It's in His Kiss(7)

By: Jill Shalvis


His mother was in a grave. That was sad and tragic, and she knew later she’d think about it and mourn for them. But for right now, she wanted assurances. “Your word will do.”

“I’m sure I got the spider.”

Whew. She sagged in relief. “Okay, then. Thank you.”

“I don’t suppose you’d do those moves again.”

Was he laughing at her? She narrowed her eyes at him because yeah, he was laughing at her. “I don’t suppose.”

“Shame,” he said, and then he was gone.

Becca went cautiously back inside. She glared at her bathroom mirror for a few minutes and told herself she was fine, move on.

She was really good at that, moving on. She stood in the center of the drafty space with her two suitcases, her portable piano keyboard, and her pride. There were a few other things, too. Fear. Nerves. Worry. But she’d done it, she’d made the move to reclaim her life, and at the realization a new feeling settled into her chest, pushing out some of the anxiety.

Hope.

Nightfall hit in earnest, and she had nothing to do with herself. No WiFi, no cable. Just her imagination. When it kicked in gear, picturing the relatives of the doomed spider creeping out of the woodwork to stalk her, she hurriedly pulled out her e-reader to distract herself. It was an older model, and she had to hold up a flashlight to read by. She could’ve left an overhead light on, but then she’d have to get out of bed later to turn it off. This wasn’t a new problem. She couldn’t have said how many times in the past she’d dropped the flashlight and e-reader on her face while trying to read in bed, and sure enough, twenty minutes in, she dropped the flashlight and e-reader on her face.

Giving up, she drove into town, found a local bar and grill named, of all things, the Love Shack. She ordered a pizza, took it back to her place, and ate alone staring out the huge windows.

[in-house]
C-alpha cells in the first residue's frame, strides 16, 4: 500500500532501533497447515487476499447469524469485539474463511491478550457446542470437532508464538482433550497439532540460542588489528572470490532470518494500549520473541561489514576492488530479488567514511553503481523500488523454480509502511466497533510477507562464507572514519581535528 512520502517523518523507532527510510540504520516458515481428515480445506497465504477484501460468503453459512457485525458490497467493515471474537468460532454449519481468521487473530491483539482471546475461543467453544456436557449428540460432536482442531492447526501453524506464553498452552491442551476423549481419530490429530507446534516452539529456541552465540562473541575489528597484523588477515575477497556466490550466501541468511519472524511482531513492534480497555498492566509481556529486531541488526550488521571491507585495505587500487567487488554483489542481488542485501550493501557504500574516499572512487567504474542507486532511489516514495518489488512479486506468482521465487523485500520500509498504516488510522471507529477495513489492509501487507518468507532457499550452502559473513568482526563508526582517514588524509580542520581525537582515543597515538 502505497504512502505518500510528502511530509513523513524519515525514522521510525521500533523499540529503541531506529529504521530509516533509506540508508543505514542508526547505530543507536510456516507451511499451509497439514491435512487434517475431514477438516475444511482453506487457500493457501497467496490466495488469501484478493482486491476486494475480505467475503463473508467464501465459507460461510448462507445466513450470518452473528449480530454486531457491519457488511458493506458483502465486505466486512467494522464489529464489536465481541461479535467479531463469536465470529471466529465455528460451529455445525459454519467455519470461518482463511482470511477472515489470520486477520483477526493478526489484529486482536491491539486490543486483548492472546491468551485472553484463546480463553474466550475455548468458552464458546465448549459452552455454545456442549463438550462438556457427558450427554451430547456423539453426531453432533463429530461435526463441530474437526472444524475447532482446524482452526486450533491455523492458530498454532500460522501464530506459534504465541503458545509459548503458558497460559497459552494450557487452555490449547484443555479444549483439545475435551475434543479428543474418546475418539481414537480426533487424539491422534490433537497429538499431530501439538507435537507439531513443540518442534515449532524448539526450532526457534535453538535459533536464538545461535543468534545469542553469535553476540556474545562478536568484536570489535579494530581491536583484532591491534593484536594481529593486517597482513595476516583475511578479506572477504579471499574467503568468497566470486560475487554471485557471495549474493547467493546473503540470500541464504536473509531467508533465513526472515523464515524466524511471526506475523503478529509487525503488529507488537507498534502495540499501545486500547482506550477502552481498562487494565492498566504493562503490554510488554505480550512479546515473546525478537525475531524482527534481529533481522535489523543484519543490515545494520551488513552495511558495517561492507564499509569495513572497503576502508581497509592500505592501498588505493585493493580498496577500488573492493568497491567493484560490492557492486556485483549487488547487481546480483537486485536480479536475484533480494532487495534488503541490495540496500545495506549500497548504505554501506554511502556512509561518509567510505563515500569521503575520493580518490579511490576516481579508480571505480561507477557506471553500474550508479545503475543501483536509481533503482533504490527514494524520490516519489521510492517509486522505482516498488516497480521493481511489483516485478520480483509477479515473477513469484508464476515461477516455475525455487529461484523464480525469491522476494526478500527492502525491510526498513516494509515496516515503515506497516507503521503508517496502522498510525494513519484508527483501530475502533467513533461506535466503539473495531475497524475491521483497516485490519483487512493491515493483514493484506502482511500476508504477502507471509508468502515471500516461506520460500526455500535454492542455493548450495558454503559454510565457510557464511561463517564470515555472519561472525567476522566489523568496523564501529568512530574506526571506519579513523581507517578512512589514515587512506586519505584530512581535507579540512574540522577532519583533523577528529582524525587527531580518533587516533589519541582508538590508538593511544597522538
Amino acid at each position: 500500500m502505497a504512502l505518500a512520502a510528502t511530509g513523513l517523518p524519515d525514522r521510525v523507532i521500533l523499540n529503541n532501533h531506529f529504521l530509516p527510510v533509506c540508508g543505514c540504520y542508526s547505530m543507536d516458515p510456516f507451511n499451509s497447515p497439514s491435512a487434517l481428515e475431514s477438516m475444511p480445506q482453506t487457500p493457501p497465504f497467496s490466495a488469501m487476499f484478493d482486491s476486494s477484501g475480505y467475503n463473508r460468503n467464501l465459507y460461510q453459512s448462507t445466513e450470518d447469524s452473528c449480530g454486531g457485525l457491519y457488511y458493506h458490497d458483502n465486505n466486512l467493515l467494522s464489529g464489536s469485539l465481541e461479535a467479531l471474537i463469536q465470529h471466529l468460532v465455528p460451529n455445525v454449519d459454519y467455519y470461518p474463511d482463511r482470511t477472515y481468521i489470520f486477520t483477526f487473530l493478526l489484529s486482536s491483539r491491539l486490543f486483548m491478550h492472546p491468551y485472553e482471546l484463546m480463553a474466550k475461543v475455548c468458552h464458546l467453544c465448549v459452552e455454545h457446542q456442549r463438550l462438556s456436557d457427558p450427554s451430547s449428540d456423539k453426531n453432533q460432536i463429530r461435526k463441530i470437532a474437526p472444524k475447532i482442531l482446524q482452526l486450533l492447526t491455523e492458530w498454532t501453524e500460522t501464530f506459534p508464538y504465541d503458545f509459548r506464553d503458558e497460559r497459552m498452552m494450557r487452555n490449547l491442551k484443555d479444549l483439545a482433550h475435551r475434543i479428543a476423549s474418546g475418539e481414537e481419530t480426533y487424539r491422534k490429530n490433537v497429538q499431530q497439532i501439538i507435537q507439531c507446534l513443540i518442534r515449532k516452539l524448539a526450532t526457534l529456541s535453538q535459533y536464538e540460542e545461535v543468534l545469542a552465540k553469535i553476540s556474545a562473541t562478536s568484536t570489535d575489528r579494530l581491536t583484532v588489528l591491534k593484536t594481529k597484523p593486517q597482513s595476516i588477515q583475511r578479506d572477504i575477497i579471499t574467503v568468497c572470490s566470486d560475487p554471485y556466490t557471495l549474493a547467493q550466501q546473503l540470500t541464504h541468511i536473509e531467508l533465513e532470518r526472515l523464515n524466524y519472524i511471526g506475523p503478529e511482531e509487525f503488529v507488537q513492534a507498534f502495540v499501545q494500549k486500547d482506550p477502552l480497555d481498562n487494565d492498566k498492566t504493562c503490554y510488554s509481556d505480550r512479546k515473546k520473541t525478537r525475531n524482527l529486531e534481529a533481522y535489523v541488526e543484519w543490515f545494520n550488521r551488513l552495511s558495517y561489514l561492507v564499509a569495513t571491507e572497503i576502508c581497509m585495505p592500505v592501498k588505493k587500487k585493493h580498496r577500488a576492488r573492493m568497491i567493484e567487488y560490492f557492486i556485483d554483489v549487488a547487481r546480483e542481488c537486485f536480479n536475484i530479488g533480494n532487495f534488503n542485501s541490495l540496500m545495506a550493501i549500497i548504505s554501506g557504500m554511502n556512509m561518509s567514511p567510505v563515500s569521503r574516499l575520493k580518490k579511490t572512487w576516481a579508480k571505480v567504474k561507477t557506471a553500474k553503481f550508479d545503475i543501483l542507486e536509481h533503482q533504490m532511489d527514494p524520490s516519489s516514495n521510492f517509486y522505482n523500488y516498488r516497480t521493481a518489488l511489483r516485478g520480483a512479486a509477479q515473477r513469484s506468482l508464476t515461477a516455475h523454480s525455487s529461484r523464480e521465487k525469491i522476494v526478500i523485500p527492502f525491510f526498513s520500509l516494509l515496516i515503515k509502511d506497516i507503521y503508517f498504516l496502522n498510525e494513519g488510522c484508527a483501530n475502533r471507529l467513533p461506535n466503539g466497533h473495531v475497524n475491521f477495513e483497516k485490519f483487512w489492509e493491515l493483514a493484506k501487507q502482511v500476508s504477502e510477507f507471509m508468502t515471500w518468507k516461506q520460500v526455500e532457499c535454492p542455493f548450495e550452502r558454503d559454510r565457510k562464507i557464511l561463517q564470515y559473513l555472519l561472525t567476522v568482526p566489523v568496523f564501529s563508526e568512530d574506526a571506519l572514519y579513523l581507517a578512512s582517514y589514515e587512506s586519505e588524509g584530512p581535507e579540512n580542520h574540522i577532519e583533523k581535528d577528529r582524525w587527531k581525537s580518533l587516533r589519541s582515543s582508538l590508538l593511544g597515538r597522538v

The view was an inky black sky, a slice of equally inky black ocean, and the alley that ran perpendicular from the street between the other warehouses.

Three guys were carrying what looked like scuba gear into Sexy Grumpy Surfer’s warehouse. Three hot guys, one of them Sexy Grumpy Surfer himself. They were laughing and talking as they made several trips.

Interesting. Sexy Grumpy Surfer could laugh . . .

She watched while eating her pizza and thought maybe she didn’t need cable after all.

It was quiet when, an hour later, she walked outside with the empty pizza box, down the dark alley to the Dumpster. Real dark. There was no sign of a single soul now, and Becca hummed a little tune to herself to keep from freaking out, one of her own.

Not that it helped. A sound startled her, and she nearly jumped right out of her skin.

About five feet ahead, three sets of glowing eyes turned her way.

Raccoons.

They were sitting on the Dumpster, having a feast. She laughed at herself, but swallowed her amusement when the six eyes narrowed on her, all accusatory-like. “Sorry,” she said. “But I’m pretty sure you’re not supposed to be foraging around back here.”

The raccoon closest to her growled.

Yikes. Becca lifted her hands. “You know what? None of my business. Carry on.” Whirling to leave, she had taken one step when she suddenly found herself pinned against the wall by a big, hard, sculpted, warm body, two big hands at either side of her face. She gasped in shock, and at the sound, her captor went still as well. Then his thumbs were at her jaw, forcing her to look up at him.

“It’s you,” he said, and she recognized his voice. Sexy Grumpy Surfer. As fast as she’d been pinned, she was unpinned. “What are you doing?” he wanted to know.

Her mouth dropped open. “What am I doing? How about what are you doing? You scared me half to death.”

“I thought you were following me.”

“No.” But okay, she had been watching him earlier—two entirely different things, she told herself. “I was just talking to the raccoons—” She gestured to where they’d been rifling through the trash, but they were long gone, the traitors. Shakily she started to bend to pick up her fallen pizza box, but he retrieved it for her, tossing it into the Dumpster.

“You need to be careful,” he said.